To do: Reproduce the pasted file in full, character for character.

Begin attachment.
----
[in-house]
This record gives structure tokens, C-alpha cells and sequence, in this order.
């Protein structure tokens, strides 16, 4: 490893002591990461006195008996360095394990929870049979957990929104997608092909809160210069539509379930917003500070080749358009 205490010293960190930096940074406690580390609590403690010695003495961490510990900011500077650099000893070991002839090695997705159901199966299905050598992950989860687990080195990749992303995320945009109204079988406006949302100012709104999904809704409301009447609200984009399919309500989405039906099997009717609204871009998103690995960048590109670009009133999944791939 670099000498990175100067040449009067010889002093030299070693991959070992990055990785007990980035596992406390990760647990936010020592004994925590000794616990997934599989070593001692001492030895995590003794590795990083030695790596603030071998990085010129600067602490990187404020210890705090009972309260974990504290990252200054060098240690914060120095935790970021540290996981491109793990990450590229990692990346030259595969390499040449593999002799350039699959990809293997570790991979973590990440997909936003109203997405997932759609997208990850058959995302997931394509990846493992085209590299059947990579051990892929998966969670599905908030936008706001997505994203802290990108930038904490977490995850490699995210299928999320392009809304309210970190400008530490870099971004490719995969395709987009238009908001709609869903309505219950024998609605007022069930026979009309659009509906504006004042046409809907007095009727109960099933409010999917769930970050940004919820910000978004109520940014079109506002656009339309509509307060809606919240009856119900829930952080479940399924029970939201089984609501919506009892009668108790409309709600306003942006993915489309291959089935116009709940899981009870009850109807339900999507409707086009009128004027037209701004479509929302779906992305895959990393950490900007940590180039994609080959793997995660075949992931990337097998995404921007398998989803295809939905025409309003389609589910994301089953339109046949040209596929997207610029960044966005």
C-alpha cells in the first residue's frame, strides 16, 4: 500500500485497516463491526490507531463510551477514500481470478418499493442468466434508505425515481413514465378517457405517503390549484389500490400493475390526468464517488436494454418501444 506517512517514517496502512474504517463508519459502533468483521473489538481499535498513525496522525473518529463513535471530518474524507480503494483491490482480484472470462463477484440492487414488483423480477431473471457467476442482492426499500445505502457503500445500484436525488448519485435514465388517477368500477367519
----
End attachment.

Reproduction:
[in-house]
This record gives structure tokens, C-alpha cells and sequence, in this order.
């Protein structure tokens, strides 16, 4: 490893002591990461006195008996360095394990929870049979957990929104997608092909809160210069539509379930917003500070080749358009 205490010293960190930096940074406690580390609590403690010695003495961490510990900011500077650099000893070991002839090695997705159901199966299905050598992950989860687990080195990749992303995320945009109204079988406006949302100012709104999904809704409301009447609200984009399919309500989405039906099997009717609204871009998103690995960048590109670009009133999944791939 670099000498990175100067040449009067010889002093030299070693991959070992990055990785007990980035596992406390990760647990936010020592004994925590000794616990997934599989070593001692001492030895995590003794590795990083030695790596603030071998990085010129600067602490990187404020210890705090009972309260974990504290990252200054060098240690914060120095935790970021540290996981491109793990990450590229990692990346030259595969390499040449593999002799350039699959990809293997570790991979973590990440997909936003109203997405997932759609997208990850058959995302997931394509990846493992085209590299059947990579051990892929998966969670599905908030936008706001997505994203802290990108930038904490977490995850490699995210299928999320392009809304309210970190400008530490870099971004490719995969395709987009238009908001709609869903309505219950024998609605007022069930026979009309659009509906504006004042046409809907007095009727109960099933409010999917769930970050940004919820910000978004109520940014079109506002656009339309509509307060809606919240009856119900829930952080479940399924029970939201089984609501919506009892009668108790409309709600306003942006993915489309291959089935116009709940899981009870009850109807339900999507409707086009009128004027037209701004479509929302779906992305895959990393950490900007940590180039994609080959793997995660075949992931990337097998995404921007398998989803295809939905025409309003389609589910994301089953339109046949040209596929997207610029960044966005």
C-alpha cells in the first residue's frame, strides 16, 4: 500500500485497516463491526490507531463510551477514500481470478418499493442468466434508505425515481413514465378517457405517503390549484389500490400493475390526468464517488436494454418501444 506517512517514517496502512474504517463508519459502533468483521473489538481499535498513525496522525473518529463513535471530518474524507480503494483491490482480484472470462463477484440492487414488483423480477431473471457467476442482492426499500445505502457503500445500484436525488448519485435514465388517477368500477367519